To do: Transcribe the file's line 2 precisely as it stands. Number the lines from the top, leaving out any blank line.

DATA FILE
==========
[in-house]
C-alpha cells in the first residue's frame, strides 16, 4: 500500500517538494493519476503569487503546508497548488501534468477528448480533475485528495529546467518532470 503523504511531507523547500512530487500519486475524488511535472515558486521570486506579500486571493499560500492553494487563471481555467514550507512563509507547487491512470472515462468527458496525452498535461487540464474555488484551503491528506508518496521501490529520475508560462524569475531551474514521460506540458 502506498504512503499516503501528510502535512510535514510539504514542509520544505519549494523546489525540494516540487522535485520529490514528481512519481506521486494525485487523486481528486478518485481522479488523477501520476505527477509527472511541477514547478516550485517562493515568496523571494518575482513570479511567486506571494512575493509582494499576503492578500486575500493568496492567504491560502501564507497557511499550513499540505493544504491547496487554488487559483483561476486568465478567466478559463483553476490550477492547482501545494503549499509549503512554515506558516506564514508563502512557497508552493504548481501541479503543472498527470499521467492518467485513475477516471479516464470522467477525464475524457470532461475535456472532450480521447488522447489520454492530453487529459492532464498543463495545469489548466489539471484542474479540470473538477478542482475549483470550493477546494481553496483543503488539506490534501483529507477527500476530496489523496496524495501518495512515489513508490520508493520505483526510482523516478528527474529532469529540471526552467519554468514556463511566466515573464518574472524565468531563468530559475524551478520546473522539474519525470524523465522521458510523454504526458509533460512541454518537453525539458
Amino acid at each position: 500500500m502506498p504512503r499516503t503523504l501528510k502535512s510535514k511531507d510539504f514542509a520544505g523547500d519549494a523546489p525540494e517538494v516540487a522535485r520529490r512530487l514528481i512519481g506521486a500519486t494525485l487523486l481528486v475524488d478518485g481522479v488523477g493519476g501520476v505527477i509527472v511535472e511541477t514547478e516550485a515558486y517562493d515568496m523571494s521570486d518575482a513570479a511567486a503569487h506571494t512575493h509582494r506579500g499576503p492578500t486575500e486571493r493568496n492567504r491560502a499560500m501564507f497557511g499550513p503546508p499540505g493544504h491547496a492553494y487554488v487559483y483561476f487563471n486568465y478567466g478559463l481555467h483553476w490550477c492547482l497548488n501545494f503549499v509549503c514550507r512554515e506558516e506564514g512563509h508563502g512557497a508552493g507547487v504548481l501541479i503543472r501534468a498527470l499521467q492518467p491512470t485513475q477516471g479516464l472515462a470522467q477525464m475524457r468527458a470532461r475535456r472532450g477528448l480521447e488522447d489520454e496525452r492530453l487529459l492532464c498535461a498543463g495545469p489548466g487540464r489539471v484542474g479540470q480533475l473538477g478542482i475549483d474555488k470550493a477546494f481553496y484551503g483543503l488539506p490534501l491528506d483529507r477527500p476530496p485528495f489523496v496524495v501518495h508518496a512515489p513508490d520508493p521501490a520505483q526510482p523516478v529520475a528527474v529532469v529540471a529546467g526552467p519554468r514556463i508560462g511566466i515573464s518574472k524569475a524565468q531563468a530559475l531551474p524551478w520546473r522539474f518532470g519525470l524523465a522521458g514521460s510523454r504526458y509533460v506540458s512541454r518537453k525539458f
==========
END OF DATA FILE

C-alpha cells in the first residue's frame, strides 16, 4: 500500500517538494493519476503569487503546508497548488501534468477528448480533475485528495529546467518532470 503523504511531507523547500512530487500519486475524488511535472515558486521570486506579500486571493499560500492553494487563471481555467514550507512563509507547487491512470472515462468527458496525452498535461487540464474555488484551503491528506508518496521501490529520475508560462524569475531551474514521460506540458 502506498504512503499516503501528510502535512510535514510539504514542509520544505519549494523546489525540494516540487522535485520529490514528481512519481506521486494525485487523486481528486478518485481522479488523477501520476505527477509527472511541477514547478516550485517562493515568496523571494518575482513570479511567486506571494512575493509582494499576503492578500486575500493568496492567504491560502501564507497557511499550513499540505493544504491547496487554488487559483483561476486568465478567466478559463483553476490550477492547482501545494503549499509549503512554515506558516506564514508563502512557497508552493504548481501541479503543472498527470499521467492518467485513475477516471479516464470522467477525464475524457470532461475535456472532450480521447488522447489520454492530453487529459492532464498543463495545469489548466489539471484542474479540470473538477478542482475549483470550493477546494481553496483543503488539506490534501483529507477527500476530496489523496496524495501518495512515489513508490520508493520505483526510482523516478528527474529532469529540471526552467519554468514556463511566466515573464518574472524565468531563468530559475524551478520546473522539474519525470524523465522521458510523454504526458509533460512541454518537453525539458